Scientists Demonstrate, for the First Time, That Nerve Signals Are Exchanged Between Arteries and the Brain in Atherosclerosis;  Brain Processes Inflammation Signals from Outer Layer of Artery & Sends Stress Signal Back to Inflamed Blood Vessel, Negatively Influencing the Inflammation, and the Atherosclerosis Gets Worse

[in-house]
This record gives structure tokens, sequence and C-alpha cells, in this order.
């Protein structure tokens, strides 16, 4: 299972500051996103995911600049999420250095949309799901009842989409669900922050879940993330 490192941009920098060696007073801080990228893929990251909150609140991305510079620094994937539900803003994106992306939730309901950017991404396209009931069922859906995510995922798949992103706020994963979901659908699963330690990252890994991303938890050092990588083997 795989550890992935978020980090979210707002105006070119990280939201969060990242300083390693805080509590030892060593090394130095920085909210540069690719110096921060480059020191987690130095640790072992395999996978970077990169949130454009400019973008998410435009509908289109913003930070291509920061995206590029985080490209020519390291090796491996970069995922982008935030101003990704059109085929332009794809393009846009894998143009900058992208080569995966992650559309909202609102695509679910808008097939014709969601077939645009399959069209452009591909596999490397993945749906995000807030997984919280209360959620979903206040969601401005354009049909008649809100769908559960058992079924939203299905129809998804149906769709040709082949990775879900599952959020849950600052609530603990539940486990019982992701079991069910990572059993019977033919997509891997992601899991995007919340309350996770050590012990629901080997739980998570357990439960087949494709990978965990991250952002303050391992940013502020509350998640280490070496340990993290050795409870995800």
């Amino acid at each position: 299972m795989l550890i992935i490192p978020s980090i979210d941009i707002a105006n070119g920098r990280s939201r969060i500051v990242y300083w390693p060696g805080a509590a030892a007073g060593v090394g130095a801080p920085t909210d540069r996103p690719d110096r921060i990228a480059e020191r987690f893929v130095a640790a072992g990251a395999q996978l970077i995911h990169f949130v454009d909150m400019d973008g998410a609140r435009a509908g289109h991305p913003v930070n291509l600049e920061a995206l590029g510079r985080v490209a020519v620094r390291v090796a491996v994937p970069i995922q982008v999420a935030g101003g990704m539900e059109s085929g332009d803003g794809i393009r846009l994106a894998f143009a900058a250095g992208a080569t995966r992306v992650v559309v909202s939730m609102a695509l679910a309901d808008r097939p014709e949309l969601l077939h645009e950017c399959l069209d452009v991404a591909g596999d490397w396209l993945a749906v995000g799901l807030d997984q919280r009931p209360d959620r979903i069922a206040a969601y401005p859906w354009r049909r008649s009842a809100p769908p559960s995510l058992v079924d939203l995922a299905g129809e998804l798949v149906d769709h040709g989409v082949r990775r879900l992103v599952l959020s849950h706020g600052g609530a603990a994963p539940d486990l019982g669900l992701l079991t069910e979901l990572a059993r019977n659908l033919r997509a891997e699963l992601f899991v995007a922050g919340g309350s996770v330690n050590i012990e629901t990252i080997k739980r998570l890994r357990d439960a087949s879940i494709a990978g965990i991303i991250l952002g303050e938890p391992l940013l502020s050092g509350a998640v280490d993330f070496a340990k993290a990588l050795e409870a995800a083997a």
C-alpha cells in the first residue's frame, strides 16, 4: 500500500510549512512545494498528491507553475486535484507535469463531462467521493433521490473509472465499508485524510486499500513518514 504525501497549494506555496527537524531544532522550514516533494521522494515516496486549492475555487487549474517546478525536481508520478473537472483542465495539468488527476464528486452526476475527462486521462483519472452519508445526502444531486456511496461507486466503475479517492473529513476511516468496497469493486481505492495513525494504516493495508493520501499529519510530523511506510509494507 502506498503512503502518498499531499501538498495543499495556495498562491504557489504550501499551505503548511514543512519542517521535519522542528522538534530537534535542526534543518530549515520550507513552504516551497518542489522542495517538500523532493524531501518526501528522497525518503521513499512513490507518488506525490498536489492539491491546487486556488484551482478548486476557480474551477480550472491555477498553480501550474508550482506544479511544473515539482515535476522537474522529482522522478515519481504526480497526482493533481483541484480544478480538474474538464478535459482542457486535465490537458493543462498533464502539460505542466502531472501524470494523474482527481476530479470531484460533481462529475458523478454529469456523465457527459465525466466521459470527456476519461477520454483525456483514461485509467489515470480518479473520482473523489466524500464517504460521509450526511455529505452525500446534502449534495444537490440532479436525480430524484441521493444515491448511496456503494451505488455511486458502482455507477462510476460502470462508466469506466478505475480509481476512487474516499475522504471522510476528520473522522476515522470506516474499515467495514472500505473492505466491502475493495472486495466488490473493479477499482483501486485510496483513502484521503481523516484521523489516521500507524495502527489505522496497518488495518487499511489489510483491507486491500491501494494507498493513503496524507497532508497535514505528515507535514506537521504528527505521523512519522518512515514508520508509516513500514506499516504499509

Laboratories worldwide are carrying out research into the disease atherosclerosis. However, their focus is on atherosclerotic plaques--deposits of cholesterol, fibrous tissue, and immune cells that form on the inner layer of arteries. These plaques progressively constrict the lumen of the arteries, such that less oxygen can get to the body tissue. Heart attacks, strokes, and peripheral occlusive disease (smoker’s leg) are among the known consequences. “In recent decades, nobody has asked whether there is a direct connection between the artery and the brain--the obvious reason being that atherosclerotic plaques are not innervated,” says Dr. Sarajo K. Mohanta from the LMU Institute for Cardiovascular Prevention at Ludwig-Maximilians-Universitaet Muenchen (LMU).
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